THOMAS GRAHAM: Kenyn, that’s wonderful and it’s so motivating for me, and it’s so reassuring as well. I’m trusting that, right now, our listeners are agreeing with that. As the Family Research Council’s Vice President for Church Ministries, I know you are enormously involved in building relationships with pastors all across America. So as we begin to wrap this broadcast up and bring it to a close, tell us a little more please about Family Research Council’s “Watchmen on the Wall” ministry to pastors who really want to take a stand for faith, family and freedom. Would you do that?

KENYN CURETON: Glad to. Tony Perkins, our president, really is responsible for this great vision that I’m a part of now implementing. He founded the ministry really back when he was a state legislator, back in Louisiana. He was a member of the House, was the author of the first covenant marriage law in America—it’s been emulated several times in other states. But he noticed that as he was doing his job as a legislator, as a representative, that he had people, there were Planned Parenthood folks up there running the hall, you know lobbying. He had people from Human Rights Campaign. He had people from the ACLU and others that were tough on religious liberty issues. And he said, “Man, where is the church?” And so, he decided to have a gathering of pastors at the Capitol annually to show them, “Look, there are people of faith, like myself and others, up here and this is not foreign territory. This is a place where you need to be and you need to have your voice heard as a part of our broader responsibility to be a function of salt and light in our communities and culture. And so, he began to gather people at the Capitol and when Dr. Dobson tapped him and said, “Hey, I want you to lead FRC,” he brought that to Family Research Council. And of course our theme verse, Isaiah 62:6, speaks of the Watchmen on the Wall. What we want is pastors who are going to watch what is going on in the culture, pray for the wisdom to engage it biblically, courageously and winsomely, sound the alarm from the pulpit on the threats to the common good, and then to lock arms with other pastors to advance, family and freedom. And Thomas, we’ve got pastors and churches in communities in all 50 states, and particularly in North Carolina, who are doing that! And it’s making a tremendous difference in communities around the country.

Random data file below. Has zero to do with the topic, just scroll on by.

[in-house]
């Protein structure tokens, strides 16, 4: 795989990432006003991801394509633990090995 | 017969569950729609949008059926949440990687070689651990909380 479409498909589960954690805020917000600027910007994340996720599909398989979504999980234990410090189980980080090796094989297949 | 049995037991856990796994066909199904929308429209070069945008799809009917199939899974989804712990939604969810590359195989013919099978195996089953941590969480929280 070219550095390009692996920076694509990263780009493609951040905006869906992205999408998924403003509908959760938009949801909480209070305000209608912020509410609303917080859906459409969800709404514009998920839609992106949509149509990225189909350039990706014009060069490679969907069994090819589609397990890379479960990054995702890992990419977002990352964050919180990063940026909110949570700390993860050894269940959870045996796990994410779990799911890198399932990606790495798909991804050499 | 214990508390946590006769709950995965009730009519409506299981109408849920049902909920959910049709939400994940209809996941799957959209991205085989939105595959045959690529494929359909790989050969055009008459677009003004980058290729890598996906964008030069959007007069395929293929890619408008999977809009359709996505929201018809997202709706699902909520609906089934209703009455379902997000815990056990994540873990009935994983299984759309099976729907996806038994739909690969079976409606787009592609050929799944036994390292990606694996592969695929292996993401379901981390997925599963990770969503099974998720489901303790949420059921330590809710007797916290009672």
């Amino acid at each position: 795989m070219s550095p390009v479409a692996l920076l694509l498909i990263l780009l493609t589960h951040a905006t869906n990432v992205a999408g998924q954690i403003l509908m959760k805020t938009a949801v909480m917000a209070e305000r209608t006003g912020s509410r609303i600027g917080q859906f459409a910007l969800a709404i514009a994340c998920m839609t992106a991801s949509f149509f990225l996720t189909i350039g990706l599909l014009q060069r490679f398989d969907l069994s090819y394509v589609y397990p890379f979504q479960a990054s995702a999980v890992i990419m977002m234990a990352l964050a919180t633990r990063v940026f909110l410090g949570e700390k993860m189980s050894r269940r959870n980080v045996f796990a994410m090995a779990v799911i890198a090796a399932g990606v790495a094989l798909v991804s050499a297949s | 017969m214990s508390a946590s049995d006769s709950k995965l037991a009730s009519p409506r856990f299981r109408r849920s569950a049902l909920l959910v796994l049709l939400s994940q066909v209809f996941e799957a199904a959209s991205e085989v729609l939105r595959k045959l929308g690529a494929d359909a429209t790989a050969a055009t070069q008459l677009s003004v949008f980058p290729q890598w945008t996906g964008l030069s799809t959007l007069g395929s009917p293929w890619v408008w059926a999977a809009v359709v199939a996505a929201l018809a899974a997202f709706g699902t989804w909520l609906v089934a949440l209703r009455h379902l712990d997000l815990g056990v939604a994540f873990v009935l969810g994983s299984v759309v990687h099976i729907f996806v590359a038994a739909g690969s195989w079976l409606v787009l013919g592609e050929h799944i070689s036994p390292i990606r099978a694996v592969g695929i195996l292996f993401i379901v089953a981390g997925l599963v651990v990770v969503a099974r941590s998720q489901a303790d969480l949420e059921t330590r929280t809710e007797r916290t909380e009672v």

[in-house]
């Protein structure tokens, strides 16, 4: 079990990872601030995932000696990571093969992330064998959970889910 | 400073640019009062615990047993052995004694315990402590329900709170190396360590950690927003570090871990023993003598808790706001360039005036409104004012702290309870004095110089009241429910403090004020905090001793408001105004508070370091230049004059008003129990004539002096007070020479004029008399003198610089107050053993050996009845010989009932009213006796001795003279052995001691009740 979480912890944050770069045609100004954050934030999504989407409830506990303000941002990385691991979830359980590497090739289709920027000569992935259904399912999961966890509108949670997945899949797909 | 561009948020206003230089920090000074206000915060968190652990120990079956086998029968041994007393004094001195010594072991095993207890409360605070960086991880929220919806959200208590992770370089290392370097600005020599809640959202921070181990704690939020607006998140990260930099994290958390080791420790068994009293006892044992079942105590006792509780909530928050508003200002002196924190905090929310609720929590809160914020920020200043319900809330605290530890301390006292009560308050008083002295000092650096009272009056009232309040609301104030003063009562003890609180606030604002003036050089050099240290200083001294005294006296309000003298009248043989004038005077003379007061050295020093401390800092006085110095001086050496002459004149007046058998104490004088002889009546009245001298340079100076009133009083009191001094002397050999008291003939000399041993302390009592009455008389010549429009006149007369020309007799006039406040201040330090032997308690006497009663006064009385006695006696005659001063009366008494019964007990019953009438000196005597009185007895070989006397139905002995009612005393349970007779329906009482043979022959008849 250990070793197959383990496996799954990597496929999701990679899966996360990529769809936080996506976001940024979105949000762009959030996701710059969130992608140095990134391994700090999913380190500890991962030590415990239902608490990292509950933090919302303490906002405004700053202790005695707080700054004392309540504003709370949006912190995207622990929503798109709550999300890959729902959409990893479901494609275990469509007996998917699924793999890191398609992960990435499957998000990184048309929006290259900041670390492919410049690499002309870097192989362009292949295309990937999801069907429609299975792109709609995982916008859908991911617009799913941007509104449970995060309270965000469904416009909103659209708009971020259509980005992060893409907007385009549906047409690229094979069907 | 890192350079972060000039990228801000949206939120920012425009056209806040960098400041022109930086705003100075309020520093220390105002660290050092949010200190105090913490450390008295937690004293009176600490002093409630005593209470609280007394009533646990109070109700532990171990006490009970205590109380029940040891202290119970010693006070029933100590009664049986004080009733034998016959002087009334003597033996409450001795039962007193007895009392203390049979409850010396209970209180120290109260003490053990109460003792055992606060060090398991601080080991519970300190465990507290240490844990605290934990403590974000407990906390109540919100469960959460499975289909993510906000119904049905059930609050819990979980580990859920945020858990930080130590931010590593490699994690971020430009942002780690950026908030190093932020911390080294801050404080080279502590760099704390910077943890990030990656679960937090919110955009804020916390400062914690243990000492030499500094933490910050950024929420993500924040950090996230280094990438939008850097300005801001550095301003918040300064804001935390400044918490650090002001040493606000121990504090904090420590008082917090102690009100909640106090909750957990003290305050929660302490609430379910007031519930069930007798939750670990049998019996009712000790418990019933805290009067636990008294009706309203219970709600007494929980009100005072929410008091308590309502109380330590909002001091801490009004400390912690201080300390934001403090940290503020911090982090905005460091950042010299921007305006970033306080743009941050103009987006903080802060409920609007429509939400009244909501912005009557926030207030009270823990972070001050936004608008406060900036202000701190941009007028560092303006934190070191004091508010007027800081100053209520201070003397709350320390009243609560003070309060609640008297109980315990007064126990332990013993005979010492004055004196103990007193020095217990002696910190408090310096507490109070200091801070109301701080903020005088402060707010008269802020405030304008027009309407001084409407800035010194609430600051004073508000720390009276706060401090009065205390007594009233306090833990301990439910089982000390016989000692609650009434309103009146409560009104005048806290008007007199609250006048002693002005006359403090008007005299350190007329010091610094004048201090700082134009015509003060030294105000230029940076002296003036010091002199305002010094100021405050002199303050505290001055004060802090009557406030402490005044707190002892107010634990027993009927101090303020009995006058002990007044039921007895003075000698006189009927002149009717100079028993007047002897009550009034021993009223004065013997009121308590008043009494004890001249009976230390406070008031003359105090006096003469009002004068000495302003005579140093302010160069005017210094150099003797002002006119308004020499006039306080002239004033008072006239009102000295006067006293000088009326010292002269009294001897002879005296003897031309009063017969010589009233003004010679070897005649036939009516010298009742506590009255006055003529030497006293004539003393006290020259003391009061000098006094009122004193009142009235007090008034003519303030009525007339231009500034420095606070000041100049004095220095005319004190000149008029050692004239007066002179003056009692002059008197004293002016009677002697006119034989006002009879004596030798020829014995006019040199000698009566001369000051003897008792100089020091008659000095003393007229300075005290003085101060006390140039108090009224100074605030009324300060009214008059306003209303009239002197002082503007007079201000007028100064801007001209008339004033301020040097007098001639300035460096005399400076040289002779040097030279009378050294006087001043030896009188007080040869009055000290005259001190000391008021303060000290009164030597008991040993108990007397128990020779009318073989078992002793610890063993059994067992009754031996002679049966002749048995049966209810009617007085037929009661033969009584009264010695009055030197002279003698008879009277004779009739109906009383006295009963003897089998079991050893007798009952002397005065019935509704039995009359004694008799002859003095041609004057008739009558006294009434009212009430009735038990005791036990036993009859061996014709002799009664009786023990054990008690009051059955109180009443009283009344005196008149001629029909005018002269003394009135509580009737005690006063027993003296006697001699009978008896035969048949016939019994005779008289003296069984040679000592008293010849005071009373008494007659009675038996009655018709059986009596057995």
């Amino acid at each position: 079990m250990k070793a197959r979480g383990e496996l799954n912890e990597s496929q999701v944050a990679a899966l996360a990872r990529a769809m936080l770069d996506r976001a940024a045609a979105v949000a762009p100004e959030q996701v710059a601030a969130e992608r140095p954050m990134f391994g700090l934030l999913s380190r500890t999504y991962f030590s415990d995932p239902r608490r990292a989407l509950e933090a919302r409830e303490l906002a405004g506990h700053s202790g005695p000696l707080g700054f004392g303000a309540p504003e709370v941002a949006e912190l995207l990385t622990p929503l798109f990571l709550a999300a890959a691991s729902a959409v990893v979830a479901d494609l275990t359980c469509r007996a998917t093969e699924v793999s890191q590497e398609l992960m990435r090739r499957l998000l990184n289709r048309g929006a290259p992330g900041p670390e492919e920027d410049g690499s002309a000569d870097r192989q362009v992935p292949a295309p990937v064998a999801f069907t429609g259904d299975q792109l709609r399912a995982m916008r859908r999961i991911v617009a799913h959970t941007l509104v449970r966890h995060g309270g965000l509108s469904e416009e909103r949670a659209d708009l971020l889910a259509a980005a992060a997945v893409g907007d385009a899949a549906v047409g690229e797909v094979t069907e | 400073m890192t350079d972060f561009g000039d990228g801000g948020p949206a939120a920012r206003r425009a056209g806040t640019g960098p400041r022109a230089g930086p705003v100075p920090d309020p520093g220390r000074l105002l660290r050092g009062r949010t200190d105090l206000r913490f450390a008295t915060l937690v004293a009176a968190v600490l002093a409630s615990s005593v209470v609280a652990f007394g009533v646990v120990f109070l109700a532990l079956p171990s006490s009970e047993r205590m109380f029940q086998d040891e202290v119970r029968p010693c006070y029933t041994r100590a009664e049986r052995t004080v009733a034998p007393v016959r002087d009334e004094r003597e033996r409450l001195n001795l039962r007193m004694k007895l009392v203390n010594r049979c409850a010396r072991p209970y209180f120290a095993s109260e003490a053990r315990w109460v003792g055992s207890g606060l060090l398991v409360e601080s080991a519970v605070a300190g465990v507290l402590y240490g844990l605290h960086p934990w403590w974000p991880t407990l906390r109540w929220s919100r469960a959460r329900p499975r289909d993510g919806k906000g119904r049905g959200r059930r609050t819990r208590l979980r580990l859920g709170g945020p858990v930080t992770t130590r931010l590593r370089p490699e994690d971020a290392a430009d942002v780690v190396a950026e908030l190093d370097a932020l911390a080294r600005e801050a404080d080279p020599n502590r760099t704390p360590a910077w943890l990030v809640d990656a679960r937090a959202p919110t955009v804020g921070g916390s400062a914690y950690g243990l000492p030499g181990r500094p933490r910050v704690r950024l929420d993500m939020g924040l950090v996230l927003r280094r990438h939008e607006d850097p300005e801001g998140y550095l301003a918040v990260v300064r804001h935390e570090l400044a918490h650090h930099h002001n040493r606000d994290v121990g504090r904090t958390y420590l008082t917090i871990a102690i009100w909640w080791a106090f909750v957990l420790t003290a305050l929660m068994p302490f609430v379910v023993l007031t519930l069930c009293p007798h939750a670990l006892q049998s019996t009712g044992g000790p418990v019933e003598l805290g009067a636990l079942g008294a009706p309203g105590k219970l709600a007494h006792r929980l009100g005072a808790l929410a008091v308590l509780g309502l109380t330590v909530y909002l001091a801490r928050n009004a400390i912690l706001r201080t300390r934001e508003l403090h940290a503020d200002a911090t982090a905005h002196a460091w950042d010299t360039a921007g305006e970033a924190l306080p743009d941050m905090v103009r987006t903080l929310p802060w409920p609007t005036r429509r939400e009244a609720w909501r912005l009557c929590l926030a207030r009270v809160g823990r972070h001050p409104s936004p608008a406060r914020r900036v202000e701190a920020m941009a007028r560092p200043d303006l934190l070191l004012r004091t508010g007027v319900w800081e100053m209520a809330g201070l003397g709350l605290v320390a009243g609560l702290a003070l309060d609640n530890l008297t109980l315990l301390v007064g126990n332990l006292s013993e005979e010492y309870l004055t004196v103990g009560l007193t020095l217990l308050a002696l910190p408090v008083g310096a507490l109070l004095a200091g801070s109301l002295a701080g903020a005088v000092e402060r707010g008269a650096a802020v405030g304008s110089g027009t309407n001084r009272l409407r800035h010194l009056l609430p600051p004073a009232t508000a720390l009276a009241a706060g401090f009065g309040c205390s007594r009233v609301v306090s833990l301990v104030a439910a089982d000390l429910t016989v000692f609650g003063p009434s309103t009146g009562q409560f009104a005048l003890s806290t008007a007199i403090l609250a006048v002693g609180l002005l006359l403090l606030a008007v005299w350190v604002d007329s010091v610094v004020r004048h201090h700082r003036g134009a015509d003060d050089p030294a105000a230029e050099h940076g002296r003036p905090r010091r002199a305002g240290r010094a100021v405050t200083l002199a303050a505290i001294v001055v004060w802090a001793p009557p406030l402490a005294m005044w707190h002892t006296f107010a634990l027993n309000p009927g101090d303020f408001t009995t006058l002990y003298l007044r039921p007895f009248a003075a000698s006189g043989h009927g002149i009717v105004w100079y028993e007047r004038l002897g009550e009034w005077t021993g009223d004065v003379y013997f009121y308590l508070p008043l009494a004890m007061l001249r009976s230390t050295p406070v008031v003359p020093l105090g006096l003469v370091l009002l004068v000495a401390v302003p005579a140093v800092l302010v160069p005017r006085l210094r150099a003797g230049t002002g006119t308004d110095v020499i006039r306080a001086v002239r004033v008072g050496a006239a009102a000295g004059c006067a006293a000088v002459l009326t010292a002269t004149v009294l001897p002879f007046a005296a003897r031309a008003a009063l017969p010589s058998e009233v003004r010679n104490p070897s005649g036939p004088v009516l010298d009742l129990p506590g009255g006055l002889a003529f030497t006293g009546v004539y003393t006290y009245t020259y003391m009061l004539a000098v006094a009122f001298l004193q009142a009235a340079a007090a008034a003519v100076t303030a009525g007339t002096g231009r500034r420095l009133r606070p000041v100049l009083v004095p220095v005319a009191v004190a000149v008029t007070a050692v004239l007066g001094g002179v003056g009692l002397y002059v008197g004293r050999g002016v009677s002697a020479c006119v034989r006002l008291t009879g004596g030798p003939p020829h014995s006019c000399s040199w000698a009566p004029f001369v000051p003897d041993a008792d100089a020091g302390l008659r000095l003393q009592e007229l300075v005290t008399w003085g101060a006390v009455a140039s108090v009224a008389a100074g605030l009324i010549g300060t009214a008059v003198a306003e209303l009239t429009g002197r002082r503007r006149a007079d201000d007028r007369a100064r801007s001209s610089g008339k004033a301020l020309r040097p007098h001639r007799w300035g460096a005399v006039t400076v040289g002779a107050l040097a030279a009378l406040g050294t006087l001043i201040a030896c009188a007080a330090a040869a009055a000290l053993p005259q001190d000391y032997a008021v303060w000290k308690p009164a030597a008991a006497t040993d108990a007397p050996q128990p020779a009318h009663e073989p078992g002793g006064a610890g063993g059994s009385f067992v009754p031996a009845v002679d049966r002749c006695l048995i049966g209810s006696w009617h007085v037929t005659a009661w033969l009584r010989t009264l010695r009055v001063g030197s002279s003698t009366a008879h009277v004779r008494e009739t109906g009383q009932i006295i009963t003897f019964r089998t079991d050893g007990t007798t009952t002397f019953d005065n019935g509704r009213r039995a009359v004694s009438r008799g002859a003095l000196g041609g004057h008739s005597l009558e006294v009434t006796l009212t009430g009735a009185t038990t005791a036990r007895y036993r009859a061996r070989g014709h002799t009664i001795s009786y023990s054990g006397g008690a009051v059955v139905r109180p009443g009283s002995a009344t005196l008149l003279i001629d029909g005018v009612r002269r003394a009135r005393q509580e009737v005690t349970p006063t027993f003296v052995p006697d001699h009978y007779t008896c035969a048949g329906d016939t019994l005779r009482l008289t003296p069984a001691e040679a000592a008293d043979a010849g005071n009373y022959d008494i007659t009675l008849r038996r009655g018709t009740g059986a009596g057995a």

THOMAS GRAHAM: I’m so pleased to hear that. I know that I’ve been a member of the Watchman on the Wall ministry to pastors and have enjoyed so much the information that you all make available to me and to other pastors who have become members. Kenyn, where can our listeners go to learn more about Watchmen on the Wall in order to support pastors and their ministries? Where can they turn to?

KENYN CURETON: Sure Thomas, they can go to for pastors. But, if they’d like to, some church leaders who are listening right now might want to visit They may want to start a culture impact ministry in their church. We’ve got all kinds of ministries in the church: you’ve got the worship team, the finance team, the security team, child care team. Why not a culture impact team in your church, dedicated to helping the church be the salt and the light?

THOMAS GRAHAM: Kenyn, I want to tell you how grateful I am for being with us on Family Policy Matters today, and also how grateful I am for our friendship and for your great work at this intersection of faith and public life. What a wonderful example you have set before others and I appreciate this so much. And I know that those who are listening to my voice right now probably share the same sentiment, in knowing you and knowing how hard you work to bring all of this to light. Brother, may God bless you and those who work with you as you continue this important ministry that God has called you to!

KENYN CURETON: Thank you Thomas! Always a pleasure. God bless you as well.